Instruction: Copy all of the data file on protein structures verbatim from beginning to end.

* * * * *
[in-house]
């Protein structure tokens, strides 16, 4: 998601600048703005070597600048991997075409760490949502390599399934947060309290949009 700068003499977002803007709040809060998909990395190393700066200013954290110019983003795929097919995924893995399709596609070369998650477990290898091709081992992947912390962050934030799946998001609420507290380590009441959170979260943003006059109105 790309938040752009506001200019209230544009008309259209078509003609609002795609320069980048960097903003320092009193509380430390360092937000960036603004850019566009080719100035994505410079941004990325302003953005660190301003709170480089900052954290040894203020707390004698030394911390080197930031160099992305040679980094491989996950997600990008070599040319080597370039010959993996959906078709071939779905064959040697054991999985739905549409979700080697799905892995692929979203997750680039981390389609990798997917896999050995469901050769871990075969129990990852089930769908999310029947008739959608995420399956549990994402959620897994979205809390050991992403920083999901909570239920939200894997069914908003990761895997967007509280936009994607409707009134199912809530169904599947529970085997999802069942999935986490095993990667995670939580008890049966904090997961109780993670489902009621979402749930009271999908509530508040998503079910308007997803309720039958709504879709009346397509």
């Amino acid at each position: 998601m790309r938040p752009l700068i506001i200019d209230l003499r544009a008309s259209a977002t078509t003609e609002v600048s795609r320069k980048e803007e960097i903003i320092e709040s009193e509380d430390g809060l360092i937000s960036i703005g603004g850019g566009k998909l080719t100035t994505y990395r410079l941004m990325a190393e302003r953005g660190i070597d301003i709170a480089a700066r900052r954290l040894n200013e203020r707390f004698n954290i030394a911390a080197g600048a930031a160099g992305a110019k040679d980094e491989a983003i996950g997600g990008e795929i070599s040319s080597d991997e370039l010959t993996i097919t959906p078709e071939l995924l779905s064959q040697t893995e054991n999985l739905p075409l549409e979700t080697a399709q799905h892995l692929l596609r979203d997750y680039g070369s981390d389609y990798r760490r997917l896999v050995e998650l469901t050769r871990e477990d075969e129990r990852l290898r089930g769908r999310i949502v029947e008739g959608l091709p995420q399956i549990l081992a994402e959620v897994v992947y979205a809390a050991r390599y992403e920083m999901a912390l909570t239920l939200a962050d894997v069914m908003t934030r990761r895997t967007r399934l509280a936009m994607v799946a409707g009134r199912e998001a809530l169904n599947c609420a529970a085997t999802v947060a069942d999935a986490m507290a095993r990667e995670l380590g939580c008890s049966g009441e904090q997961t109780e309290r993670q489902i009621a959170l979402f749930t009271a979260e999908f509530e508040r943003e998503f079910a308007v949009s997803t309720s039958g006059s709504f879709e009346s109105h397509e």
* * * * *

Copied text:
[in-house]
């Protein structure tokens, strides 16, 4: 998601600048703005070597600048991997075409760490949502390599399934947060309290949009 700068003499977002803007709040809060998909990395190393700066200013954290110019983003795929097919995924893995399709596609070369998650477990290898091709081992992947912390962050934030799946998001609420507290380590009441959170979260943003006059109105 790309938040752009506001200019209230544009008309259209078509003609609002795609320069980048960097903003320092009193509380430390360092937000960036603004850019566009080719100035994505410079941004990325302003953005660190301003709170480089900052954290040894203020707390004698030394911390080197930031160099992305040679980094491989996950997600990008070599040319080597370039010959993996959906078709071939779905064959040697054991999985739905549409979700080697799905892995692929979203997750680039981390389609990798997917896999050995469901050769871990075969129990990852089930769908999310029947008739959608995420399956549990994402959620897994979205809390050991992403920083999901909570239920939200894997069914908003990761895997967007509280936009994607409707009134199912809530169904599947529970085997999802069942999935986490095993990667995670939580008890049966904090997961109780993670489902009621979402749930009271999908509530508040998503079910308007997803309720039958709504879709009346397509």
């Amino acid at each position: 998601m790309r938040p752009l700068i506001i200019d209230l003499r544009a008309s259209a977002t078509t003609e609002v600048s795609r320069k980048e803007e960097i903003i320092e709040s009193e509380d430390g809060l360092i937000s960036i703005g603004g850019g566009k998909l080719t100035t994505y990395r410079l941004m990325a190393e302003r953005g660190i070597d301003i709170a480089a700066r900052r954290l040894n200013e203020r707390f004698n954290i030394a911390a080197g600048a930031a160099g992305a110019k040679d980094e491989a983003i996950g997600g990008e795929i070599s040319s080597d991997e370039l010959t993996i097919t959906p078709e071939l995924l779905s064959q040697t893995e054991n999985l739905p075409l549409e979700t080697a399709q799905h892995l692929l596609r979203d997750y680039g070369s981390d389609y990798r760490r997917l896999v050995e998650l469901t050769r871990e477990d075969e129990r990852l290898r089930g769908r999310i949502v029947e008739g959608l091709p995420q399956i549990l081992a994402e959620v897994v992947y979205a809390a050991r390599y992403e920083m999901a912390l909570t239920l939200a962050d894997v069914m908003t934030r990761r895997t967007r399934l509280a936009m994607v799946a409707g009134r199912e998001a809530l169904n599947c609420a529970a085997t999802v947060a069942d999935a986490m507290a095993r990667e995670l380590g939580c008890s049966g009441e904090q997961t109780e309290r993670q489902i009621a959170l979402f749930t009271a979260e999908f509530e508040r943003e998503f079910a308007v949009s997803t309720s039958g006059s709504f879709e009346s109105h397509e």